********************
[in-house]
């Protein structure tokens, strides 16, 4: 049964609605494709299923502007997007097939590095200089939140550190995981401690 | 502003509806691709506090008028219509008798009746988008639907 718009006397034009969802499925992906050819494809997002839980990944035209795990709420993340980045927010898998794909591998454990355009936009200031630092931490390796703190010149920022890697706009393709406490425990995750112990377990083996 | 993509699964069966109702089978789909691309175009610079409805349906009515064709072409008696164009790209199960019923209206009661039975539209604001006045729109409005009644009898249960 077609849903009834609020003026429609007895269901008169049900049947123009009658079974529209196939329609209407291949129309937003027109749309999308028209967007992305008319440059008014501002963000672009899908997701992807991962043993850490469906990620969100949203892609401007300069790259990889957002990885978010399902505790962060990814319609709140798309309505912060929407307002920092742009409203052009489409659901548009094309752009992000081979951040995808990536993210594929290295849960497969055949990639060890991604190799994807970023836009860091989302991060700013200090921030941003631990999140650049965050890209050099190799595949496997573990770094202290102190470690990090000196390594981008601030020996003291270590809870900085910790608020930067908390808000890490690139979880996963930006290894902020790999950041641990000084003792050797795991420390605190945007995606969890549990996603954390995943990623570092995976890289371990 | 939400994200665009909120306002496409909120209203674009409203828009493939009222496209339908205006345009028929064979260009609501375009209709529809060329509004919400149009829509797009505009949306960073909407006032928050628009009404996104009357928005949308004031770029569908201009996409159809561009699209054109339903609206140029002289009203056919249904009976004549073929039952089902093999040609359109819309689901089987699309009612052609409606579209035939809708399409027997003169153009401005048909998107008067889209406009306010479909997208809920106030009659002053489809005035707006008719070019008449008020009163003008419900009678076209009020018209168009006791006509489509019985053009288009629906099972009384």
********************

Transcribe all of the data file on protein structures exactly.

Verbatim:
[in-house]
């Protein structure tokens, strides 16, 4: 049964609605494709299923502007997007097939590095200089939140550190995981401690 | 502003509806691709506090008028219509008798009746988008639907 718009006397034009969802499925992906050819494809997002839980990944035209795990709420993340980045927010898998794909591998454990355009936009200031630092931490390796703190010149920022890697706009393709406490425990995750112990377990083996 | 993509699964069966109702089978789909691309175009610079409805349906009515064709072409008696164009790209199960019923209206009661039975539209604001006045729109409005009644009898249960 077609849903009834609020003026429609007895269901008169049900049947123009009658079974529209196939329609209407291949129309937003027109749309999308028209967007992305008319440059008014501002963000672009899908997701992807991962043993850490469906990620969100949203892609401007300069790259990889957002990885978010399902505790962060990814319609709140798309309505912060929407307002920092742009409203052009489409659901548009094309752009992000081979951040995808990536993210594929290295849960497969055949990639060890991604190799994807970023836009860091989302991060700013200090921030941003631990999140650049965050890209050099190799595949496997573990770094202290102190470690990090000196390594981008601030020996003291270590809870900085910790608020930067908390808000890490690139979880996963930006290894902020790999950041641990000084003792050797795991420390605190945007995606969890549990996603954390995943990623570092995976890289371990 | 939400994200665009909120306002496409909120209203674009409203828009493939009222496209339908205006345009028929064979260009609501375009209709529809060329509004919400149009829509797009505009949306960073909407006032928050628009009404996104009357928005949308004031770029569908201009996409159809561009699209054109339903609206140029002289009203056919249904009976004549073929039952089902093999040609359109819309689901089987699309009612052609409606579209035939809708399409027997003169153009401005048909998107008067889209406009306010479909997208809920106030009659002053489809005035707006008719070019008449008020009163003008419900009678076209009020018209168009006791006509489509019985053009288009629906099972009384």